Ear Hustle

Cruel Medical Experiments Performed On Slaves In The “American South” Were Commonplace

Electric shocks, brain surgery, amputations — these are just some of the medical experiments widely performed on American slaves in the mid-1800s, according to a new survey of medical journals published before the Civil War.

Previous work by historians had uncovered a handful of rogue physicians conducting medical experiments on slaves. But the new report, published in the latest issue of the journal Endeavour, suggests that a widespread network of medical colleges and doctors across the American South carried out and published slave experiments for decades.

“The physicians and colleges saw an opportunity in the institution of slavery to elevate themselves, and they took it,” historian Stephen Kenny of the University of Liverpool in the U.K., who wrote the report, told BuzzFeed News. “It was commonplace.”

Medical journals that no longer exist, such as the Baltimore Medical and Surgical Journal and the Western and Southern Medical Recorder, overflow with reports of surgical experiments to treat injuries, birth defects, and tumors, all pioneered on slaves. Doctors often performed the experiments “apparently without pain relief,” according to the study, in an era before anesthesia or sterile surgery.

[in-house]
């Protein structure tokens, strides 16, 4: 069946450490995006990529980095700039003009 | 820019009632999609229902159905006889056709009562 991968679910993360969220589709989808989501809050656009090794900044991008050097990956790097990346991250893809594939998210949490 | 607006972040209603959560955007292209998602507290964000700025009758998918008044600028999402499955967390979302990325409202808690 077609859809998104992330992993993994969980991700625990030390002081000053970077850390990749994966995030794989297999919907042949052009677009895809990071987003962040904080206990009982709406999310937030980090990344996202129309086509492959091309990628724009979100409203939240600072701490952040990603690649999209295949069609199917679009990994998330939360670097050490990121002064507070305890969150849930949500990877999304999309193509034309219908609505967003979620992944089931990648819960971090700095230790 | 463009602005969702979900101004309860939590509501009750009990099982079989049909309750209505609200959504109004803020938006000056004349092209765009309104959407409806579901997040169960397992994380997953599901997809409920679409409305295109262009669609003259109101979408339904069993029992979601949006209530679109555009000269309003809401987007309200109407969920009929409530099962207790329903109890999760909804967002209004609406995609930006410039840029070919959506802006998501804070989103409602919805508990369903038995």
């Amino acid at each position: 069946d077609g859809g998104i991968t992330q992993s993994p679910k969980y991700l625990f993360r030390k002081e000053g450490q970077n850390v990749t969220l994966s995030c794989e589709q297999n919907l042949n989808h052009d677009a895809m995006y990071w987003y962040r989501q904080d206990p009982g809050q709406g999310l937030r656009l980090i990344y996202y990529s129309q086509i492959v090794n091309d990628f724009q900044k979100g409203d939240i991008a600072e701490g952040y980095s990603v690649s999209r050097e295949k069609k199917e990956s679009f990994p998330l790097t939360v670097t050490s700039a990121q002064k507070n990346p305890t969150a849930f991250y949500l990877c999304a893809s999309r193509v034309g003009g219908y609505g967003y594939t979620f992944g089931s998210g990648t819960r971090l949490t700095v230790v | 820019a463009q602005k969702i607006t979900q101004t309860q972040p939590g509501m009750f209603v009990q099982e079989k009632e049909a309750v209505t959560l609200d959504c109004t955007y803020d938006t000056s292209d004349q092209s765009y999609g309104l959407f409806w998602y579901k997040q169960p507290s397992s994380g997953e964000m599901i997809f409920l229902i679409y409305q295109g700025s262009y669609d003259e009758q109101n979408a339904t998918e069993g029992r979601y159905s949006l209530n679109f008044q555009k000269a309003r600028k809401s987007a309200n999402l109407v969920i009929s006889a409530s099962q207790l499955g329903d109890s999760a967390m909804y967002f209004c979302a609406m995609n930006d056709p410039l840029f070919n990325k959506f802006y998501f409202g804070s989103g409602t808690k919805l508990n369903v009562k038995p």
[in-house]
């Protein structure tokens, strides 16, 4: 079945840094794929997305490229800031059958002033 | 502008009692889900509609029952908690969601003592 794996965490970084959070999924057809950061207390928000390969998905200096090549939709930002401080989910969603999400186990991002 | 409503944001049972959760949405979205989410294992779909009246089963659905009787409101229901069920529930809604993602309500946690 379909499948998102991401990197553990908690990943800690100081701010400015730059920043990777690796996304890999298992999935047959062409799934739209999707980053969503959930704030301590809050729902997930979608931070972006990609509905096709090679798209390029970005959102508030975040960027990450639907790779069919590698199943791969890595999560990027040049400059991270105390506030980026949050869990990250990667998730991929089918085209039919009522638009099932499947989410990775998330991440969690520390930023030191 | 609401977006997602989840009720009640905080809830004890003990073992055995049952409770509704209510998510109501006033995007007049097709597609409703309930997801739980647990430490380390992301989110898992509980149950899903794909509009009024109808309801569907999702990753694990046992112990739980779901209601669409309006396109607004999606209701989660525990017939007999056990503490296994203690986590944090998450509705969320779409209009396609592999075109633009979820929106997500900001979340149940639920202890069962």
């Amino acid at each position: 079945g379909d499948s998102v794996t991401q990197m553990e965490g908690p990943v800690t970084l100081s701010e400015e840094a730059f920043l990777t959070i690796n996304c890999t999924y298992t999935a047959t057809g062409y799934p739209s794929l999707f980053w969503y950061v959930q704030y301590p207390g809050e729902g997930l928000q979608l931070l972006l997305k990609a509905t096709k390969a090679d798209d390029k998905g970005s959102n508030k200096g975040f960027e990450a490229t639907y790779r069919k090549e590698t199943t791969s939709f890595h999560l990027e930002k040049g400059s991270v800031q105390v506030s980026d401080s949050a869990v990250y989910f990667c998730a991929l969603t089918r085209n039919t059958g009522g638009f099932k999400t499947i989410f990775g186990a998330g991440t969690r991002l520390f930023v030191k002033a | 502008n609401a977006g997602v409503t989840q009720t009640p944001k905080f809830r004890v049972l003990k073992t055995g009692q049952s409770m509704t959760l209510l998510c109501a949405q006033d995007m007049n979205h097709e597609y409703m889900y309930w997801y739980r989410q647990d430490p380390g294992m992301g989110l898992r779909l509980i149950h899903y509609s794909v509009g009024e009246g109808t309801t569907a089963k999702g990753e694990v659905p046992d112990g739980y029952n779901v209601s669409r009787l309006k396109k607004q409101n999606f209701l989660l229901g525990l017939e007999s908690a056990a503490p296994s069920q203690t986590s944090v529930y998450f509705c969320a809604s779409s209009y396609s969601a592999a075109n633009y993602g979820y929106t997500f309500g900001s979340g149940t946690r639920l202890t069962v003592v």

The study details four surgical experiments in particular, dating from 1833 to 1858, that doctors performed on slaves. One, for example, involved severing “healthy looking brain” from a slave with a head injury, killing him. Another removed a tumor from an unnamed young girl’s lymph node, which likely made it swell grotesquely around her head.

The physician and slave owner William Aiken of Winnsboro, North Carolina, reported an 1852 experiment on a slave named Lucinda, who suffered from a bony growth around her right eye. Aiken and other doctors disfigured her by boring holes in her head — without chloroform, a gas that was used at the time for anesthesia — to remove the growth.

These cases were reported in respected medical periodicals read from Europe to the Western frontier.

“Medicine is an integral part of the story of slavery,” Todd Savitt, a medical historian at the Brody School of Medicine at East Carolina University, told BuzzFeed News.

Savitt first reported in the 1970s that medical schools in Virginia had trafficked in slaves prior to the Civil War. But historians had seen medical experiments on slaves as a practice isolated to a few physicians — until now.

“We are moving here toward a view of experiments on slaves as something more systematic,” Savitt said.

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